Every quarter, many money managers have to disclose what they've bought and sold. Their latest moves can shine a bright light on smart stock picks.
Today, let's look at Joel Greenblatt's Gotham Asset Management. It's of great interest to many investors because Greenblatt is the author of the well-regarded and best-selling The Little Book That Beats the Market; and because of the success of his system of seeking out companies with high returns on capital and hefty earnings yields. His "Magic Formula" has many fans. As my colleague Morgan Housel has noted, "The simple formula absolutely destroys market averages over time. Greenblatt backs this up with considerable statistical evidence."
Gotham Asset Management's stock portfolio totaled $829 million in value as of Dec. 31, 2011.
So what does Gotham Asset Management's latest quarterly 13F filing tell us? Here are a few interesting details:
New holdings include Southern Copper (NYS: SCCO) , a commodity play that's poised to benefit as the global economy improves, the housing market recovers, and more infrastructure projects get under way. On the down side, it carries more debt than many of its peers, and the volatile price of copper can send the stock up and down.
Among holdings in which Gotham Asset Management increased its stake were OmniVision Technologies (NAS: OVTI) and Frontline (NYS: FRO) . OmniVision saw its shares plunge sharply over the last year -- sending it to what some investors see as bargain levels. Driving much of the drop was the loss of iPhone business to rivals, but things look a bit brighter these days, as OmniVision wares may be found in new Apple products, such as iPad cameras. Oil tanker specialist Frontline also ran into trouble, restructuring itself in order to address debt problems. The stock has surged recently, though, on news of strong demand for tankers, though some are worried about a slowdown in China.
Gotham Asset Management reduced its stake in lots of companies, including GT Advanced Technologies (NAS: GTAT) . The solar energy specialist does sport an appealing big backlog of orders, but the solar industry has many worried about falling prices due to oversupply and slowdowns in orders from Europe due to financial crises there. Some are bullish about its LED business, though, especially since it looks like China might phase out incandescent lights and GT is established in China.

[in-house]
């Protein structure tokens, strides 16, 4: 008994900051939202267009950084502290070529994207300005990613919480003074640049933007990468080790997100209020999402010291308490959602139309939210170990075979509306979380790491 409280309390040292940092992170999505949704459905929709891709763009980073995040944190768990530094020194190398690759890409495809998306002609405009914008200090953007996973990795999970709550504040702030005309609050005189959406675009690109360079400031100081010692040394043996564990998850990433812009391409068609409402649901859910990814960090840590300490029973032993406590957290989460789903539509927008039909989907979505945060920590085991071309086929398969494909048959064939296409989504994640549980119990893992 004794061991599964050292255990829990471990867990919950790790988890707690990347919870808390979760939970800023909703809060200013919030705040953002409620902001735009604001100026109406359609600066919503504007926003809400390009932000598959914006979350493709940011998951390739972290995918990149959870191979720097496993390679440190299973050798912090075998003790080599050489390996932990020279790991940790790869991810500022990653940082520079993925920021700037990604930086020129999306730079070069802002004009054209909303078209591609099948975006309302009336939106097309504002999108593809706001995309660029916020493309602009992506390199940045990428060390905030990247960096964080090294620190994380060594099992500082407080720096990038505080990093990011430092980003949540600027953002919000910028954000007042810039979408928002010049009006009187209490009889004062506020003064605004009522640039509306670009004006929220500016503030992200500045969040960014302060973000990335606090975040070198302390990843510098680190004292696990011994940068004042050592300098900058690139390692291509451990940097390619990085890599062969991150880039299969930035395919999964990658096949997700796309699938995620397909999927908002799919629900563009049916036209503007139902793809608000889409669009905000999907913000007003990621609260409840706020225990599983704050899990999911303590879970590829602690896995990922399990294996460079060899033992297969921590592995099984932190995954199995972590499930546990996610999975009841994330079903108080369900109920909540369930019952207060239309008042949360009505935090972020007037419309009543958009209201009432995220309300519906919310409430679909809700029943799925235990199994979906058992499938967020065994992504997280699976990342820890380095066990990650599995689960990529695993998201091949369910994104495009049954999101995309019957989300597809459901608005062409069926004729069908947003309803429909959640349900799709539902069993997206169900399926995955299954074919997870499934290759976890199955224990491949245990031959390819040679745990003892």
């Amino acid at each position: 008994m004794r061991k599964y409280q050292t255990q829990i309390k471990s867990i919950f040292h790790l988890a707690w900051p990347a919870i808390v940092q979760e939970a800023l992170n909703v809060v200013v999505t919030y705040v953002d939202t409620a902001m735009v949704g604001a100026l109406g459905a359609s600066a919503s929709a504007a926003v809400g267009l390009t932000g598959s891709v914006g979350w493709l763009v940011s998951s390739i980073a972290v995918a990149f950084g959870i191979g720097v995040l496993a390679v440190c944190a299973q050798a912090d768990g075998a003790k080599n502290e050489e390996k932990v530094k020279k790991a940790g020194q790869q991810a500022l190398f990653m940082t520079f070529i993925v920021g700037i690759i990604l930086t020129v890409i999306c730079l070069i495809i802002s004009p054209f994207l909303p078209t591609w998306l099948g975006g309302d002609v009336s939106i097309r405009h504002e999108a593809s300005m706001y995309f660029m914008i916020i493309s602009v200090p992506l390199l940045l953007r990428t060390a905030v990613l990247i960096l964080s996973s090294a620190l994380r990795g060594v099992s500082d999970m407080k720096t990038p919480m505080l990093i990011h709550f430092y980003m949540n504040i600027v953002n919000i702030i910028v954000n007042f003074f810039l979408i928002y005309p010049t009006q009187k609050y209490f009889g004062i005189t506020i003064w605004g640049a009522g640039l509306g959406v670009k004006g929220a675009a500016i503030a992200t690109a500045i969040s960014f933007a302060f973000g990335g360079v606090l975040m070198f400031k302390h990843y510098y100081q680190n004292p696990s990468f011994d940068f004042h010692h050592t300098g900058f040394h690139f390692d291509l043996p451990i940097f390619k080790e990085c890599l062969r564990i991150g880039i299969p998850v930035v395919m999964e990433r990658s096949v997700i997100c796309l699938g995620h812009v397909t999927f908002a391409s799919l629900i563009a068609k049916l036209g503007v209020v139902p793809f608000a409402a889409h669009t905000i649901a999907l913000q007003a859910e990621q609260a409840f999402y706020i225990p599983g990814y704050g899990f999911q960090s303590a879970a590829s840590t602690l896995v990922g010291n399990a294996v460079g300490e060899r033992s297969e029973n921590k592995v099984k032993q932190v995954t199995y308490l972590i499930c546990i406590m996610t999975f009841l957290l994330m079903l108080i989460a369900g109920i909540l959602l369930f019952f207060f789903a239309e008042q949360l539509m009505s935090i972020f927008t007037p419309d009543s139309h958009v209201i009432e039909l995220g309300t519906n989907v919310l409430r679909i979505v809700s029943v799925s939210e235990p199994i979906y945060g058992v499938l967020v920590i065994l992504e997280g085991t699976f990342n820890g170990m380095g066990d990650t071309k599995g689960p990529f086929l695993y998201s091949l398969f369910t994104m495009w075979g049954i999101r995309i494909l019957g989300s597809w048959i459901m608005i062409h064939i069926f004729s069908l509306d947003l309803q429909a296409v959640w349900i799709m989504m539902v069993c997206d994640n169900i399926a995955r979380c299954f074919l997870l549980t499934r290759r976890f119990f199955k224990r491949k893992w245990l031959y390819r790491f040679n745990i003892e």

Finally, Gotham Asset Management unloaded several companies, such as Sirius XM Radio (NAS: SIRI) . Bears are worried about Apple's iProducts competing with Sirius -- and Pandora, as well. Others worried about the company's 12% price hike -- but it's looking like that hasn't driven away many subscribers. (iProducts and smartphones are experiencing explosive growth, though, and you can make good money off of them. Check out our special free report, "3 Hidden Winners of the iPhone, iPad, and Android Revolution," to learn about some compelling candidates for your portfolio.)
We should never blindly copy any investor's moves, no matter how talented the investor. But, it can be useful to keep an eye on what smart folks are doing, and 13-F forms can be great places to find intriguing candidates for our portfolios.
At the time thisarticle was published LongtimeFool contributorSelena Maranjian,whom you canfollow on Twitter, owns shares of Apple, but she holds no other position in any company mentioned.Click hereto see her holdings and a short bio. The Motley Fool owns shares of Apple.Motley Fool newsletter serviceshave recommended buying shares of and creating a bull call spread position in Apple. We Fools may not all hold the same opinions, but we all believe thatconsidering a diverse range of insightsmakes us better investors. Try any of our Foolish newsletter servicesfree for 30 days. The Motley Fool has adisclosure policy.
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